Hundreds of volunteers attending an insurance conference in Chicago, Ill., took a chunk of their free time writing thank you notes to servicemen and women and well-wishes notes to children living in low-income situations.
It’s the thought that counts, and that’s the spirit that drives the annual Insurance Industry Charitable Foundation’s Week of Giving, according to Bill Ross, CEO of the nonprofit IICF.
Each year, the IICF Week of Giving seems to be breaking participation records from previous years, and it’s that participation – not the millions of dollars the group raises for charity – that Ross believes is so important for the industry and the community.
“At the end of the day, giving back drives change within a community, and giving back to a community also drives change within an organization and the industry as well,” Ross said. “We learn about a community, we see what their needs are, and we learn how to put our focus on that.”
The IICF’s annual Week of Giving in October brings insurance industry professionals together for a week-long series of volunteer projects to serve local nonprofits and charities in their own communities.
This includes volunteer events designed to support at-risk women, children and youth, the homeless, those with disabilities, senior citizens, military veterans and other areas of focus for IICF divisions.
The year’s Week of Giving was held from Oct. 13 to Oct. 20 and included 560 volunteer projects in the five IICF divisions – Western, Southeast, Midwest, Northeast and United Kingdom – and involved 135 companies and 11,270 volunteer hours in 243 cities, 40 states and two countries.
The projects put people in the community together with employee and executive volunteers, so these insurance professionals aren’t merely writing checks for charity, according to Ross. “They’re putting a face on insurance,” he added.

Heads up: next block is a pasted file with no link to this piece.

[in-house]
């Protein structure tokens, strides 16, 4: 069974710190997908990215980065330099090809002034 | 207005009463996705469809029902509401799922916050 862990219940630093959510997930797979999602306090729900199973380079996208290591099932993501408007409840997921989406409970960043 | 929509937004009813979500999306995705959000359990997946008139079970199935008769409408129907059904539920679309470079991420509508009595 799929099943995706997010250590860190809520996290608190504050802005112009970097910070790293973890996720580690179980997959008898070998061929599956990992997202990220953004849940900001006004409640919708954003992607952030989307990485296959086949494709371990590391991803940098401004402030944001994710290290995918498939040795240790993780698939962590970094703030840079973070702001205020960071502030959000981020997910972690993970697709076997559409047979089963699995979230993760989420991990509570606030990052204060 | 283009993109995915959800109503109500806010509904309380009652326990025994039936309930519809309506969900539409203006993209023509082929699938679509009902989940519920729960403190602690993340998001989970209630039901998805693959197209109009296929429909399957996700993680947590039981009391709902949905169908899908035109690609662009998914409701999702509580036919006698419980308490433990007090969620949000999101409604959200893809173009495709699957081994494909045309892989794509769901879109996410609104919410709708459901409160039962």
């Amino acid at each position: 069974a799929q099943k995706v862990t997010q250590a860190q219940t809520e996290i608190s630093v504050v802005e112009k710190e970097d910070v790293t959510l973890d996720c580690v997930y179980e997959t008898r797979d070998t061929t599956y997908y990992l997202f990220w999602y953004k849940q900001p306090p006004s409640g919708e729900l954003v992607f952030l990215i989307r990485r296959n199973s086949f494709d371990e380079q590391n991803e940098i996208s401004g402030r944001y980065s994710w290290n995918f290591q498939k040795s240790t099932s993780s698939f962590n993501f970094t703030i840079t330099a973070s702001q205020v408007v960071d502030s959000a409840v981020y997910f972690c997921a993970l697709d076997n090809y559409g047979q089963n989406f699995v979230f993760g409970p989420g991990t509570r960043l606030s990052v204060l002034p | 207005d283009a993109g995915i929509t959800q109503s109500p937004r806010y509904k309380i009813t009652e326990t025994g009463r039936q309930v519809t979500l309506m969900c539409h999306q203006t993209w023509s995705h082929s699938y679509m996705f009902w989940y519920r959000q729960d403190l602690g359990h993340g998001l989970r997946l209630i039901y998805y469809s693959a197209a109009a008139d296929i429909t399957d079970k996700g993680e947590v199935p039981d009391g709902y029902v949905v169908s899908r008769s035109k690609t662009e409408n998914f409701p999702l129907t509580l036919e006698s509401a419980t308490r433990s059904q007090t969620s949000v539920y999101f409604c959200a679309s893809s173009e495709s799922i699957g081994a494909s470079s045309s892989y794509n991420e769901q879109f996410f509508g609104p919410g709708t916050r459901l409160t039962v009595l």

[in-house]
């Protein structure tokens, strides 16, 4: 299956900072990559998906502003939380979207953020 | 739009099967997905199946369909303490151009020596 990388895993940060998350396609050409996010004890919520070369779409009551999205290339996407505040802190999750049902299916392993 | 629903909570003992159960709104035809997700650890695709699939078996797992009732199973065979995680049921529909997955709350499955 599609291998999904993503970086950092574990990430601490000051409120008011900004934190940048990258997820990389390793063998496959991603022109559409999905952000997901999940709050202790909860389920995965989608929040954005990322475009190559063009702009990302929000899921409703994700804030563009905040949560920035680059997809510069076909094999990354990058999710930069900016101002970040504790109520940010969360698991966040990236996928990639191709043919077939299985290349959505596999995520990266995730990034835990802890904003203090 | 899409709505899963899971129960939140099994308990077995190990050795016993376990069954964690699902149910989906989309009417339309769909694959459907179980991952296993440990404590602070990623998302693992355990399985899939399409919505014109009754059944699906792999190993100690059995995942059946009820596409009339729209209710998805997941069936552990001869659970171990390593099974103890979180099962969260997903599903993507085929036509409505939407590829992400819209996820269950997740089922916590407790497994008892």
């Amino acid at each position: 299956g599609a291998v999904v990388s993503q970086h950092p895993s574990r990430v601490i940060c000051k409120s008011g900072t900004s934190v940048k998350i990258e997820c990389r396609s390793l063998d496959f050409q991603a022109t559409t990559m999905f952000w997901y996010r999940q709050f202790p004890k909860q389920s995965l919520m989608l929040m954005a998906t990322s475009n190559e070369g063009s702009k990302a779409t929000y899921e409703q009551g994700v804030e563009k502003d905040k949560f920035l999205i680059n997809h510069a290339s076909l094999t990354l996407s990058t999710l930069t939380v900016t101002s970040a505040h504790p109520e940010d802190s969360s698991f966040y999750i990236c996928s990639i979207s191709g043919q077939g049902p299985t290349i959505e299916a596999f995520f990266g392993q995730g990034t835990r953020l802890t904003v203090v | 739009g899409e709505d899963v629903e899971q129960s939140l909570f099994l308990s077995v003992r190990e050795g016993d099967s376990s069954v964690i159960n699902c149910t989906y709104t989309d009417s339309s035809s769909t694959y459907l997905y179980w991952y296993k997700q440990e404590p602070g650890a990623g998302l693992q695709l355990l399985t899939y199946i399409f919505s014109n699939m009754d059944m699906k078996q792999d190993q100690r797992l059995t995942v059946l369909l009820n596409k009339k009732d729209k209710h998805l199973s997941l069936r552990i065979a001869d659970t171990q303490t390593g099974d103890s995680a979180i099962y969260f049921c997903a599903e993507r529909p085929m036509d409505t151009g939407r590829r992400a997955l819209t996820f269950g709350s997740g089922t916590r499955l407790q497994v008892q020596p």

The aforementioned Week of Giving event in the Midwest involved 600 volunteers attending the Gamma Iota Sigma International Conference in Chicago and spending a day writing hundreds of thank you notes and well-wishes notes to servicemen and women and low-income children.
IICF Midwest also hosted several large volunteer projects, including the IICF Literacy Fair at Breakthrough in Chicago and events at Cradles to Crayons Chicago over a three-day period, where nearly 200 volunteers from numerous insurance companies donated essential items for children living in poverty.
Volunteer projects in the Northeast included building homes, serving meals to the homeless and working with students on interviewing skills.
The folks in the IICF Southeast hosted their annual clean-up, maintenance and beautification project at the National Cemeteries in Dallas-Fort Worth and Houston in honor of veterans.
More than 100 projects were part of the Week of Giving in the Western Division. Projects included the Early Literacy Initiative with the Children’s Bureau in Los Angeles, where 1,250 IICF Book Buddies storybooks were donated to the organization to complement the volunteer project.
More than 200 U.K. volunteers representing 20 companies contributed 500 hours of volunteer service in giving 23 projects involving 16 nonprofits in four cities across the country.
Now completing its 25th year in existence as an organization, the IICF has continued to grow the annual Week of Giving program to record highs each of the last three years, according to Ross.
The number of industry volunteers also grew in 2017 from the previous year. Last year, some 10,200 insurance professionals volunteered in 173 cities across the United States and the U.K.
Ross said giving is just part of the insurance industry’s make up.
“The reason that we can exceed goals is because this industry supports philanthropic work,” Ross said.
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